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Career and Education Opportunities for Watch and Clock Repairers in Minnesota

Minnesota has a population of 5,266,214, which has grown by 7.05% over the past decade. Nicknamed the "North Star State," its capital is Saint Paul, though its most populous city is Minneapolis.

The national trend for watch and clock repairers sees this job pool shrinking by about 13.8% over the next eight years. Watch and clock repairers generally repair, clean, and adjust mechanisms of timing instruments, such as watches and clocks.

The income of a watch and clock repairer is about $20 per hour or $43,320 per year on average in Minnesota. In the U.S. as a whole, their income is about $16 per hour or $34,660 annually on average. Watch and clock repairers earn more than people working in the category of Specialized Equipment generally in Minnesota and less than people in the Specialized Equipment category nationally.

In 2008, there were a total of 3,567,295 jobs in Minnesota. The average annual income was $42,953 in 2008, up from $41,693 the preceding year. The unemployment rate in Minnesota was 8.0% in 2009, which has grown by 2.6% since the previous year. Approximately 27.4% of Minnesota residents have college degrees, which is higher than the national average.

The top industries in Minnesota include medical, dental, and hospital equipment merchant wholesalers, general-line grocery merchant wholesalers, and real estate credit. Notable tourist attractions include the Hennepin History Museum, the Aminah Hair Sytlist, and the Golden Wings Museum.

CITIES WITH Watch and Clock Repairer OPPORTUNITIES IN Minnesota


JOB DESCRIPTION: Watch and Clock Repairer

Watch and Clock Repairer video from the State of New Jersey Dept. of Labor and Workforce Development

In general, watch and clock repairers repair, clean, and adjust mechanisms of timing instruments, such as watches and clocks.

Every day, watch and clock repairers are expected to be able to control and manipulate objects at a fine level of detail. They need to see details at a very fine level of focus. It is also important that they control objects and devices with precise control.

Similar jobs with educational opportunities in Minnesota include:

  • Boat Mechanic. Repairs and adjusts electrical and mechanical equipment of gasoline or diesel powered inboard or inboard-outboard boat engines.
  • Household Appliance Repairer. Repair, adjust, or install all types of electric or gas household appliances, such as refrigerators, washers, and ovens.
  • Industrial Machinery Mechanic. Repair, install, or maintain industrial production and processing machinery or refinery and pipeline distribution systems.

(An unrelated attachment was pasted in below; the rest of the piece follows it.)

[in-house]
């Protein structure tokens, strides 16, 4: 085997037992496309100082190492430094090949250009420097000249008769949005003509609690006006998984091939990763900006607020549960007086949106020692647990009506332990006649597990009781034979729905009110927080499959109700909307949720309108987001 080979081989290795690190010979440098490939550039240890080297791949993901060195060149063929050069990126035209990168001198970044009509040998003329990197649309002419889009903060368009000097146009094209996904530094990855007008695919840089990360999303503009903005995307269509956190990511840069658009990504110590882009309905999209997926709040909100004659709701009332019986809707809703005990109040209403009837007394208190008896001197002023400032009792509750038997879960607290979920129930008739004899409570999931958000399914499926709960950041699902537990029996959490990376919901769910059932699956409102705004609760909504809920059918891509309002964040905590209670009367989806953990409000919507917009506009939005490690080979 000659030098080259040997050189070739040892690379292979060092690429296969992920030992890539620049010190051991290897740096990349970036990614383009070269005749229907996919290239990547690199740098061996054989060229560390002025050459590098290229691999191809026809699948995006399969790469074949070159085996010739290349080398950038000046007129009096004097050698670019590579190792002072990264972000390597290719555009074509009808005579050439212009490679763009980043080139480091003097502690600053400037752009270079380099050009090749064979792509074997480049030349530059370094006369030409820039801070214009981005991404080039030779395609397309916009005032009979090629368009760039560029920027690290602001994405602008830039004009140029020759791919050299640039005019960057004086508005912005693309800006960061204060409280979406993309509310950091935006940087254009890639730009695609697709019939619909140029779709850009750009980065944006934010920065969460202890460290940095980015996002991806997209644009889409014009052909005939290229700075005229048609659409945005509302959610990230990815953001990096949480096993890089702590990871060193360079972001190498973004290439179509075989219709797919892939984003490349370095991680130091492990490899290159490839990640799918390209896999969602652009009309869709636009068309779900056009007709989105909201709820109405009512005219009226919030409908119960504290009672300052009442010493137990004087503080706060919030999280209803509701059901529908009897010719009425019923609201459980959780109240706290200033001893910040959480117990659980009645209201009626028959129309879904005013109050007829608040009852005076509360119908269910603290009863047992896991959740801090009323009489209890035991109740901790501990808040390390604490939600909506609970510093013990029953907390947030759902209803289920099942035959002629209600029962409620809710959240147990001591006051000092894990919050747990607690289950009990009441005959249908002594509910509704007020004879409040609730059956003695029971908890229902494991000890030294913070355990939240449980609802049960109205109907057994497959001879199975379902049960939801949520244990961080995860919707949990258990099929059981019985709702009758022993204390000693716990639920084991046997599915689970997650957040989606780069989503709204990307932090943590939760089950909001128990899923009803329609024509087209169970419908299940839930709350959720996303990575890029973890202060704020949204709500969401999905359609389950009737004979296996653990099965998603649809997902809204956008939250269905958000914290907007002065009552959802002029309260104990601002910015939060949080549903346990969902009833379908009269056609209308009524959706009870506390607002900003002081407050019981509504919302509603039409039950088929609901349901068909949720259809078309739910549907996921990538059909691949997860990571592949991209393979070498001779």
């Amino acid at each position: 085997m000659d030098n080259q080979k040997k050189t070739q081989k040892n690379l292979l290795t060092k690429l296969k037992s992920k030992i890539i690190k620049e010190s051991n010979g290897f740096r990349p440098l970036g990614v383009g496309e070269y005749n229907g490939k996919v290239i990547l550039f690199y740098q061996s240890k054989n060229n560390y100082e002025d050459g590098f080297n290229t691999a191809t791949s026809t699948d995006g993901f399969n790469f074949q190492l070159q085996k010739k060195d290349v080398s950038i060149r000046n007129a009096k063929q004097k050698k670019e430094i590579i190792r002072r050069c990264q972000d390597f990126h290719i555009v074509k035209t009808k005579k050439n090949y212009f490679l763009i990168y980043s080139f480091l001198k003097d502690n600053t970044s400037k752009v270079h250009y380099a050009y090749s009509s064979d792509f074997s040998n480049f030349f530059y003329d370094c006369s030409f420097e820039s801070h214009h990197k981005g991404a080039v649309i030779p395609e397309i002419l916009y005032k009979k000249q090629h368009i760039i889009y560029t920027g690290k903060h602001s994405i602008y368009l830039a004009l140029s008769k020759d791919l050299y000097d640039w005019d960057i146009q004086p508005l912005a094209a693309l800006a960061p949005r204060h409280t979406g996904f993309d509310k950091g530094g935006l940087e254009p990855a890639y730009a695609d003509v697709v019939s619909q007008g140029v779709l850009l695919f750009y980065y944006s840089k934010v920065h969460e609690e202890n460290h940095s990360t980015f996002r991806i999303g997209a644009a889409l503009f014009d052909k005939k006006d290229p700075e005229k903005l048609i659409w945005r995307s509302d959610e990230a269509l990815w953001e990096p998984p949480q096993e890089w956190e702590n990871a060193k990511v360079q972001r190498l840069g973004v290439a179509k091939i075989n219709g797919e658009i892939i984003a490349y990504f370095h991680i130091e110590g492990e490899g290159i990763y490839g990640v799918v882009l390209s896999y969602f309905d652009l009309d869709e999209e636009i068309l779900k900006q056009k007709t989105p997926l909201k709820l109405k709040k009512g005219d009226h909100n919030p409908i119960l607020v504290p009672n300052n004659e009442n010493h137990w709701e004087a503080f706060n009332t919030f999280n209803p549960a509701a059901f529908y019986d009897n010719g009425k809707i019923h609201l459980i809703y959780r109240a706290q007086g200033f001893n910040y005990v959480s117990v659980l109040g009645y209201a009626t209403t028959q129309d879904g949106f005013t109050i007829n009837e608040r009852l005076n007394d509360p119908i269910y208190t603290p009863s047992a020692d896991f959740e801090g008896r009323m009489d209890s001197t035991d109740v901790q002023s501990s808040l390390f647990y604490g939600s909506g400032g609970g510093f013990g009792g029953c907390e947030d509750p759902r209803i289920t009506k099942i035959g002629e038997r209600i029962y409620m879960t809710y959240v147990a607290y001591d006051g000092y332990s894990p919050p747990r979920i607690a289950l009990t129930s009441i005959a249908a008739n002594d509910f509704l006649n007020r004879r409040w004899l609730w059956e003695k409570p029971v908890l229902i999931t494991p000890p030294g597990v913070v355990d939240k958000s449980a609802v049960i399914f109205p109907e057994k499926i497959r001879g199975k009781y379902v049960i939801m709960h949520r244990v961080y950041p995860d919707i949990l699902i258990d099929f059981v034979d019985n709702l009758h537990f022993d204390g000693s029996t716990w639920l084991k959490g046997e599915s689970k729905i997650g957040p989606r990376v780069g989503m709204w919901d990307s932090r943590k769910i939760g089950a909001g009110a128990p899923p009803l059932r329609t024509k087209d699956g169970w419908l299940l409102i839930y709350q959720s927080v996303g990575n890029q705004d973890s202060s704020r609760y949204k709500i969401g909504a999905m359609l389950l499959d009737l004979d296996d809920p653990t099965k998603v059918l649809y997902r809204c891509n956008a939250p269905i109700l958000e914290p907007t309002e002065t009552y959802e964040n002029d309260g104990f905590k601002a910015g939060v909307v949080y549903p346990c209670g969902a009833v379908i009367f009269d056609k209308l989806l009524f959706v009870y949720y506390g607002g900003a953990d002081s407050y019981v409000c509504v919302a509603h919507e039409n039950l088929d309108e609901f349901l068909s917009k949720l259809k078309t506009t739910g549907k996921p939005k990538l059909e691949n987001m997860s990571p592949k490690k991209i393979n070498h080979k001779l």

• Machine Repairman. Lubricate machinery, change parts, or perform other routine machinery maintenance.
  • Mechanical Door Repairer. Install, service, or repair opening and closing mechanisms of automatic doors and hydraulic door closers. Includes garage door mechanics.
  • Medical Equipment Repairer. Test, adjust, or repair biomedical or electromedical equipment.
  • Millwright. Install, dismantle, or move machinery and heavy equipment according to layout plans, blueprints, or other drawings.
  • Outdoor Power Equipment Mechanic. Diagnose, adjust, or overhaul small engines used to power lawn mowers, chain saws, and related equipment.
  • Vending Machine Mechanic. Install, service, or repair coin, vending, or amusement machines including video games, juke boxes, or slot machines.

LOCATION INFORMATION: Minnesota

Minnesota
Minnesota photo by Kablammo

Minnesota has a population of 5,266,214, which has grown by 7.05% over the past 10 years. Nicknamed the "North Star State," its capital is Saint Paul, though its largest city is Minneapolis. In 2008, there were a total of 3,567,295 jobs in Minnesota. The average annual income was $42,953 in 2008, up from $41,693 the previous year. The unemployment rate in Minnesota was 8.0% in 2009, which has grown by 2.6% since the previous year. Roughly 27.4% of Minnesota residents have college degrees, which is higher than the national average.

The top industries in Minnesota include medical, dental, and hospital equipment merchant wholesalers, general-line grocery merchant wholesalers, and real estate credit. Notable tourist destinations include the Hennepin History Museum, the Minneapolis Institute of Arts, and the Fridley Historical Society Museum.